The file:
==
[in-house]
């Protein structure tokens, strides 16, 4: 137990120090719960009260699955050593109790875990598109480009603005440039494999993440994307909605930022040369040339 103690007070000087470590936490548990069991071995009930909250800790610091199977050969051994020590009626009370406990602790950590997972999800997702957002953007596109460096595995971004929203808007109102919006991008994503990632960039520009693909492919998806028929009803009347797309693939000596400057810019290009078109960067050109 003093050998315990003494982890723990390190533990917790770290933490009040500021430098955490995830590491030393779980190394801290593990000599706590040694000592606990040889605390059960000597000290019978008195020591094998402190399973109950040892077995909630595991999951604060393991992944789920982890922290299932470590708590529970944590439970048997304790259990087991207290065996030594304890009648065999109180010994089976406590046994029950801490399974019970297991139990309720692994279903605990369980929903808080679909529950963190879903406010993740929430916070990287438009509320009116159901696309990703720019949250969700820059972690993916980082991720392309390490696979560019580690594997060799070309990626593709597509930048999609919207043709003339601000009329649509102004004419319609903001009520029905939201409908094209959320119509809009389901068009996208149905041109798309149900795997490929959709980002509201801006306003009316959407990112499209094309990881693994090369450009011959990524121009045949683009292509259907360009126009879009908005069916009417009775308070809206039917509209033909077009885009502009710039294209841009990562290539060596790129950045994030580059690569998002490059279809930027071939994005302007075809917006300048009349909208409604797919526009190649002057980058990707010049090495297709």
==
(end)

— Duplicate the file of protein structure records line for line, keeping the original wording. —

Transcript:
[in-house]
């Protein structure tokens, strides 16, 4: 137990120090719960009260699955050593109790875990598109480009603005440039494999993440994307909605930022040369040339 103690007070000087470590936490548990069991071995009930909250800790610091199977050969051994020590009626009370406990602790950590997972999800997702957002953007596109460096595995971004929203808007109102919006991008994503990632960039520009693909492919998806028929009803009347797309693939000596400057810019290009078109960067050109 003093050998315990003494982890723990390190533990917790770290933490009040500021430098955490995830590491030393779980190394801290593990000599706590040694000592606990040889605390059960000597000290019978008195020591094998402190399973109950040892077995909630595991999951604060393991992944789920982890922290299932470590708590529970944590439970048997304790259990087991207290065996030594304890009648065999109180010994089976406590046994029950801490399974019970297991139990309720692994279903605990369980929903808080679909529950963190879903406010993740929430916070990287438009509320009116159901696309990703720019949250969700820059972690993916980082991720392309390490696979560019580690594997060799070309990626593709597509930048999609919207043709003339601000009329649509102004004419319609903001009520029905939201409908094209959320119509809009389901068009996208149905041109798309149900795997490929959709980002509201801006306003009316959407990112499209094309990881693994090369450009011959990524121009045949683009292509259907360009126009879009908005069916009417009775308070809206039917509209033909077009885009502009710039294209841009990562290539060596790129950045994030580059690569998002490059279809930027071939994005302007075809917006300048009349909208409604797919526009190649002057980058990707010049090495297709």